Our changing climate will have impacts and consequences for people, organisations and wildlife.
Some impacts will happen gradually over time, for example sea level rise and the movement of ecosystems in response to increasing temperatures. Other impacts will be responses to extreme events, for example heavy rainfall causing flooding of communities, or infrastructure damage during a bad storm.
Flooding and coastal erosion
In 2004, the Foresight programme suggested that the risk of river flooding is likely to increase by four to six times over present levels by the 2080s, largely as a result of increases in rainfall.
This equates to an increase in flood frequency from once in a hundred years to once in 15 to 25 years. More recent work for the Defra and Environment Agency Long Term Investment Strategy suggests that flood risks could be greater than that.
Sea level rise will increase coastal flooding and erosion. Current projections indicate that the coastal floodplains of the south east and east coast are most likely to experience an increase in flooding. Other areas, such as North Norfolk, South Wales and along the outer Humber Estuary, also face significant increases.
Water resources and water quality
- The combination of increasing changes in seasonal rainfall (wetter winters and drier summers) and higher temperatures are expected to lead to changes in river flows. By the 2050s, changes in summer river flows are likely to range from a 20 per cent increase through to an 80 percent decrease.
- Groundwater levels show a general reduction which will be greatest further away from river valleys.
These impacts may affect the availability of water for use by industry, agriculture and public water supply, while plants and animals that depend on river and groundwater to maintain their habitats will also be affected.
- Water quality is likely to be affected by reduced river flows during the summer months.
- Increased water temperatures in rivers, estuaries and lakes could lead to higher concentrations of pollution and the growth of algal blooms.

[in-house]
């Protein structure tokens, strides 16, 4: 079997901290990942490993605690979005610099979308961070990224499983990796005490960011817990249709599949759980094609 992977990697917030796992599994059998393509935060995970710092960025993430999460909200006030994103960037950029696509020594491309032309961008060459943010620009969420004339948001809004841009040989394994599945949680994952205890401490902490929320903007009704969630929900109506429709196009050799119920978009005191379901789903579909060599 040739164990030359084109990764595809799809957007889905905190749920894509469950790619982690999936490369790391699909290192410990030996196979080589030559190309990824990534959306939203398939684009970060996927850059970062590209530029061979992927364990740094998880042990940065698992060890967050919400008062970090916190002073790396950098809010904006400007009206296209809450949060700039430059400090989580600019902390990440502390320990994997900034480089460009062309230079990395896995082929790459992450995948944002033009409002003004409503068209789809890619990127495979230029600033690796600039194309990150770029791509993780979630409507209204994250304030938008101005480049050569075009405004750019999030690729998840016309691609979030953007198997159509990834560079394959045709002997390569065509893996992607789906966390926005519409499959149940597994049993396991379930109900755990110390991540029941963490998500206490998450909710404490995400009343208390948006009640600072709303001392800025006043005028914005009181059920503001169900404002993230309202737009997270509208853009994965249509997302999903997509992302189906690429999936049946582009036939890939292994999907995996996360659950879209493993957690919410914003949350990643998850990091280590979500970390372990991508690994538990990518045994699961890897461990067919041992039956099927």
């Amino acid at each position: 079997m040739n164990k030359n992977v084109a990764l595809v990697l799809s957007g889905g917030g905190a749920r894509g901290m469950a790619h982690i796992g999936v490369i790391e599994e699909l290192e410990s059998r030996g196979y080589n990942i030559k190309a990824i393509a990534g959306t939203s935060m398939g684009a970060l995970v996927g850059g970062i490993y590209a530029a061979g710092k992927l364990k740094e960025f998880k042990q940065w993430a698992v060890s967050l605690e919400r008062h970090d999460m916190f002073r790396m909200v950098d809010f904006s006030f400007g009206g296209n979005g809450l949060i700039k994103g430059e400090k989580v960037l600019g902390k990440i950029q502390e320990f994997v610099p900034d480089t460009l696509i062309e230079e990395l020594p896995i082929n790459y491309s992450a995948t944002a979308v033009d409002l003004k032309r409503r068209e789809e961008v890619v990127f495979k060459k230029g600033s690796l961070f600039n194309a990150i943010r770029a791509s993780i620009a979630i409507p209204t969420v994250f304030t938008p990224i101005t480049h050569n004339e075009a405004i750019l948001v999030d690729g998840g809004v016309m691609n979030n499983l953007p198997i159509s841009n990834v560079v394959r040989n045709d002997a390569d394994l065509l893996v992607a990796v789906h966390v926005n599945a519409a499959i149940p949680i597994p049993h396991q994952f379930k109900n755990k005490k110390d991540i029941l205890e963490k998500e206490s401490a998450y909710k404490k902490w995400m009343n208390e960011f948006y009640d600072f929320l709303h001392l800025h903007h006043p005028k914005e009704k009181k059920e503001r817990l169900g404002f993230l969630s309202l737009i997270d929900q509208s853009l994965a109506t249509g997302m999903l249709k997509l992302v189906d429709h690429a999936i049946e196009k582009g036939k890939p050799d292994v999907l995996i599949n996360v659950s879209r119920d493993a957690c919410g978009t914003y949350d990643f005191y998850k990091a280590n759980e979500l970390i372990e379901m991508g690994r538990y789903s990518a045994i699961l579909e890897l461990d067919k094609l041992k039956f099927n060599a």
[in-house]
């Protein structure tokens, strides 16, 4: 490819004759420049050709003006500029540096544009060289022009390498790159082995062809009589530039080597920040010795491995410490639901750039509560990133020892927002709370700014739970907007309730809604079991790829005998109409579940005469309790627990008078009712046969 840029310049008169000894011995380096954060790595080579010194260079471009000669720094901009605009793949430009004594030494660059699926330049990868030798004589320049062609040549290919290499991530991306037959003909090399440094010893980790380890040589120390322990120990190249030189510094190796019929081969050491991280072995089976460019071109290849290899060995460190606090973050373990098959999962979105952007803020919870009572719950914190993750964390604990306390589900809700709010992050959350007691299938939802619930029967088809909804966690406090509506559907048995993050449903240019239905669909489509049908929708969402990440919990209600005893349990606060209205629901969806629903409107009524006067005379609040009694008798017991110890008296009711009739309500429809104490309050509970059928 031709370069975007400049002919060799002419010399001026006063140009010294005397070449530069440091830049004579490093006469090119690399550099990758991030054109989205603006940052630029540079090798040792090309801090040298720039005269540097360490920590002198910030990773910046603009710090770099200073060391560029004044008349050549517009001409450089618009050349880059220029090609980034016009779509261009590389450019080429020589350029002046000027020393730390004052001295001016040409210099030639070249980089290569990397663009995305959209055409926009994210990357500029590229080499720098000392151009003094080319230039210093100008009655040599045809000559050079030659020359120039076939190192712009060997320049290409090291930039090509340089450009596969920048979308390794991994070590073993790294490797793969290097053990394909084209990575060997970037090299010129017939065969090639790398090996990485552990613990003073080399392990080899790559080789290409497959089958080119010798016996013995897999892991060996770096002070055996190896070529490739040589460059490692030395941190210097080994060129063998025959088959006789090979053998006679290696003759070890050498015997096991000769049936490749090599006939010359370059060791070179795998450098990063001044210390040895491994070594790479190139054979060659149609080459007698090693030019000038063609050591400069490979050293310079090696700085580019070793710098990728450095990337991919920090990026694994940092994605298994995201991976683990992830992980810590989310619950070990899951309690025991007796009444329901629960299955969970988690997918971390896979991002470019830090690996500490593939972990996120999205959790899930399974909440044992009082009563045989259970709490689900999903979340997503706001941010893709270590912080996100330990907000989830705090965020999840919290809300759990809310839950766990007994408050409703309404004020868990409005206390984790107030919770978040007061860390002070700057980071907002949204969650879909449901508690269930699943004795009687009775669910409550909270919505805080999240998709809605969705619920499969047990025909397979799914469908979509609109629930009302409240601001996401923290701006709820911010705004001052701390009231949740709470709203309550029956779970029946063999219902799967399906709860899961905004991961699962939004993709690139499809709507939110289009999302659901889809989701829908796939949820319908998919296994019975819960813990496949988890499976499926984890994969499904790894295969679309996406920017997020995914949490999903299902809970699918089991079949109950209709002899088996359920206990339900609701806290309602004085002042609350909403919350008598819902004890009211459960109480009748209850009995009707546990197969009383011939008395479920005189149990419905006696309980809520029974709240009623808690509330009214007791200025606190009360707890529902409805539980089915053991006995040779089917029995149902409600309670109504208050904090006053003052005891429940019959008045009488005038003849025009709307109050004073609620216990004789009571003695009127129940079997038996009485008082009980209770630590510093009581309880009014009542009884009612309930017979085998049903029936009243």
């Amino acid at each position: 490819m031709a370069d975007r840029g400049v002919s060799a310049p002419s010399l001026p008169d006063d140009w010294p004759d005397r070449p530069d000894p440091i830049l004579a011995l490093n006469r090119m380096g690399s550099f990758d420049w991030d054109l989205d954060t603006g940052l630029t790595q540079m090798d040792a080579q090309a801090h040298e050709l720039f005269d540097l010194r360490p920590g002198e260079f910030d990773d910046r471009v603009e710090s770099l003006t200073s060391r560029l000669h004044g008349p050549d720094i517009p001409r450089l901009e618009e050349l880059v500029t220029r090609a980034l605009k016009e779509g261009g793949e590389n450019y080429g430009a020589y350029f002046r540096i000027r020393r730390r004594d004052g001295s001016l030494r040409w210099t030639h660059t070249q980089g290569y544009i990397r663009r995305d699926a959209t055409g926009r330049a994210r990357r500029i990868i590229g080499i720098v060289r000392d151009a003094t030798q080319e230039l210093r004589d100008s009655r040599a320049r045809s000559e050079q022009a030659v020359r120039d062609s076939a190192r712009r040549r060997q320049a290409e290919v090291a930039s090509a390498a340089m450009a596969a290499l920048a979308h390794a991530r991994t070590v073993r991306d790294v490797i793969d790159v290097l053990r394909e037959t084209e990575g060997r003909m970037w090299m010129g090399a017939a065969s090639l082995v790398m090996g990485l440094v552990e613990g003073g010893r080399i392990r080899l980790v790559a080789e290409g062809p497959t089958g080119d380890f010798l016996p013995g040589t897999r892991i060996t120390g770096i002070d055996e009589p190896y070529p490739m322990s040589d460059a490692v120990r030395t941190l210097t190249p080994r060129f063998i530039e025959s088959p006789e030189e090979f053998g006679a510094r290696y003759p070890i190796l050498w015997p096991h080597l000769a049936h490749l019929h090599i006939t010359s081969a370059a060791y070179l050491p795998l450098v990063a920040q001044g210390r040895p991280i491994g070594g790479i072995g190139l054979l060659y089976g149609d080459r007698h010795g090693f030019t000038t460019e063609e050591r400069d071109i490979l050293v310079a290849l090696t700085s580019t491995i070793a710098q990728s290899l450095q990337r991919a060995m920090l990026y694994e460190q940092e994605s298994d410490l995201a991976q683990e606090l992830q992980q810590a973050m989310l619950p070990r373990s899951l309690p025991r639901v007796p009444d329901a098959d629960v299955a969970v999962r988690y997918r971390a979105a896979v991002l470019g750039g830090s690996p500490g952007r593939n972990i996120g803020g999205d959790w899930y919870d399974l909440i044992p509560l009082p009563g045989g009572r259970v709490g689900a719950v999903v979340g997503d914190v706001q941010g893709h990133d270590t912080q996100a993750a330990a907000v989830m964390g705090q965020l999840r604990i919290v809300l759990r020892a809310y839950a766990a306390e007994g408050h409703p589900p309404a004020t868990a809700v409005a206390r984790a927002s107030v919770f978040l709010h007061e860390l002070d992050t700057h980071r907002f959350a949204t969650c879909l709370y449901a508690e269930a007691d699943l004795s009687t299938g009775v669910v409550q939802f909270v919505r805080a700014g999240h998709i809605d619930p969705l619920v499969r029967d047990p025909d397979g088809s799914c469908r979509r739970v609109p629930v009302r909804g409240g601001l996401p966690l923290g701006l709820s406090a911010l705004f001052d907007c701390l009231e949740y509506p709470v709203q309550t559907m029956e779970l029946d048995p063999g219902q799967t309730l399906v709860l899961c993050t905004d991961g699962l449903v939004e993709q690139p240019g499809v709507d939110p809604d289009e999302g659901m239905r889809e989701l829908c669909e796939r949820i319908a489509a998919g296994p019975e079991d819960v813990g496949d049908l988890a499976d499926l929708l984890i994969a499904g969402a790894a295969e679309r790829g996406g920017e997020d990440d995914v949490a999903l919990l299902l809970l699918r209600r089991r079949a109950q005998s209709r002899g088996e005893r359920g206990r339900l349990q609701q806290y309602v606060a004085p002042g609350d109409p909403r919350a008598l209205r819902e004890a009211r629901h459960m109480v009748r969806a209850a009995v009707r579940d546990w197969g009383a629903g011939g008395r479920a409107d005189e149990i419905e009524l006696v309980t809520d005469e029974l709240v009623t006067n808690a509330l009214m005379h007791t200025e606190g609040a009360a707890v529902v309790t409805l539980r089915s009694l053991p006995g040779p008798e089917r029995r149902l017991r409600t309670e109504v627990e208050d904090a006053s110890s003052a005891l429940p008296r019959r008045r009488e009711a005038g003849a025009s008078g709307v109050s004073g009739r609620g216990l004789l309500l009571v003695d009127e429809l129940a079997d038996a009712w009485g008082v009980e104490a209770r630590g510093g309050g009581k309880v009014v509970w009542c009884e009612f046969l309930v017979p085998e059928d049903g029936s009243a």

- Animals and plants that depend on cool conditions will decline as the environment warms.
- Invasive non-native species may increase, competing with native breeds and leading to significant changes in the character of our rivers and streams, with loss of some important groups.
- In agriculture, plants and livestock species may become less suited to the local climate and therefore less productive.
- Domestic gardens and parkland will see a change in the mix of viable species of trees and plants.
Health and wellbeing
- Warmer temperatures may bring benefits in terms of UK tourism and leisure.
- Cold weather related deaths may decrease as temperatures warm.
- More frequent summer heatwaves will have significant implications for people’s health, particularly young children, the elderly and those with heart, respiratory and serious underlying health problems.
A hotter and drier climate will cause some soils, particularly clay, to shrink leading to increased subsidence affecting buildings, roads and other infrastructure.
In 2012, the Government published the UK Climate Change Risk Assessment (CCRA) − a review of evidence for the potential impacts of a changing climate in the UK.
- The CCRA reviewed evidence for over 700 potential impacts.
- Detailed analysis was undertaken for 100 of these impacts across 11 key sectors, on the basis of their: likelihood, scale of their potential consequences and the urgency with which action may be needed.
Impacts by region
We expect climate change impacts to vary from region to region across the UK.
This is due to:
- the landscape and physical features
- the way in which land is used
- the distribution of businesses and critical infrastructure
- the varying level of population and its demographic.
Regional differences in the natural environment will also mean that the local impact of a changing climate on plants, animals and habitats will vary.
Assessments of the local impacts of climate change have been made by each of the administrative regions in England, available through the Climate UK website.
The nine Climate Change Partnerships across England have produced information packs to highlight the key risks and opportunities for each area. The information comes from the Government’s Climate Change Risk Assessment (CCRA) combined with local evidence.